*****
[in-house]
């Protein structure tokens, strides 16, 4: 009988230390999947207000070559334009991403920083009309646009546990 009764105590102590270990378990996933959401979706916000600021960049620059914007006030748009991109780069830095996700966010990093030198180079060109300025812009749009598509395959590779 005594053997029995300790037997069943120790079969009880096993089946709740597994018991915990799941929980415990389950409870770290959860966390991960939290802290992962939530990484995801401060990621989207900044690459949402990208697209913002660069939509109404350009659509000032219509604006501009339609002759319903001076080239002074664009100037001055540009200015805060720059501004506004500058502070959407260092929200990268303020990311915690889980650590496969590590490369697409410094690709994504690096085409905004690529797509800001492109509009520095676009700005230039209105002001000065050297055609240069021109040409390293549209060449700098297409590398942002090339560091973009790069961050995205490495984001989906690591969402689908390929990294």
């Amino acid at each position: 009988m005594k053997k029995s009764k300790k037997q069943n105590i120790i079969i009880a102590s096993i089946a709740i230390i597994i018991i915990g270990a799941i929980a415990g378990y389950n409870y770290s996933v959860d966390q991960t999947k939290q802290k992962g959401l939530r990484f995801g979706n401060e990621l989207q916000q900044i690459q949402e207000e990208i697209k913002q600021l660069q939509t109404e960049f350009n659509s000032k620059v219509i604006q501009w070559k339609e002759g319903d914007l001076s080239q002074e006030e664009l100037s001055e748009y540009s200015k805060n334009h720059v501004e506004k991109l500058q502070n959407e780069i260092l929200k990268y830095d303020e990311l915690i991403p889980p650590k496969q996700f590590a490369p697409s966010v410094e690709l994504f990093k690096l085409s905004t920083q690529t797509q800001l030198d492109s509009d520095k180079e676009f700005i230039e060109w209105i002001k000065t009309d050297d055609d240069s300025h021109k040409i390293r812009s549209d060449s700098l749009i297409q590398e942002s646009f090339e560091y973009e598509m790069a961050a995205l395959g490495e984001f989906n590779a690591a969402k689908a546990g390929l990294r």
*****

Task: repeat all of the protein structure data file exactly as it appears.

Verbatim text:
[in-house]
């Protein structure tokens, strides 16, 4: 009988230390999947207000070559334009991403920083009309646009546990 009764105590102590270990378990996933959401979706916000600021960049620059914007006030748009991109780069830095996700966010990093030198180079060109300025812009749009598509395959590779 005594053997029995300790037997069943120790079969009880096993089946709740597994018991915990799941929980415990389950409870770290959860966390991960939290802290992962939530990484995801401060990621989207900044690459949402990208697209913002660069939509109404350009659509000032219509604006501009339609002759319903001076080239002074664009100037001055540009200015805060720059501004506004500058502070959407260092929200990268303020990311915690889980650590496969590590490369697409410094690709994504690096085409905004690529797509800001492109509009520095676009700005230039209105002001000065050297055609240069021109040409390293549209060449700098297409590398942002090339560091973009790069961050995205490495984001989906690591969402689908390929990294």
């Amino acid at each position: 009988m005594k053997k029995s009764k300790k037997q069943n105590i120790i079969i009880a102590s096993i089946a709740i230390i597994i018991i915990g270990a799941i929980a415990g378990y389950n409870y770290s996933v959860d966390q991960t999947k939290q802290k992962g959401l939530r990484f995801g979706n401060e990621l989207q916000q900044i690459q949402e207000e990208i697209k913002q600021l660069q939509t109404e960049f350009n659509s000032k620059v219509i604006q501009w070559k339609e002759g319903d914007l001076s080239q002074e006030e664009l100037s001055e748009y540009s200015k805060n334009h720059v501004e506004k991109l500058q502070n959407e780069i260092l929200k990268y830095d303020e990311l915690i991403p889980p650590k496969q996700f590590a490369p697409s966010v410094e690709l994504f990093k690096l085409s905004t920083q690529t797509q800001l030198d492109s509009d520095k180079e676009f700005i230039e060109w209105i002001k000065t009309d050297d055609d240069s300025h021109k040409i390293r812009s549209d060449s700098l749009i297409q590398e942002s646009f090339e560091y973009e598509m790069a961050a995205l395959g490495e984001f989906n590779a690591a969402k689908a546990g390929l990294r």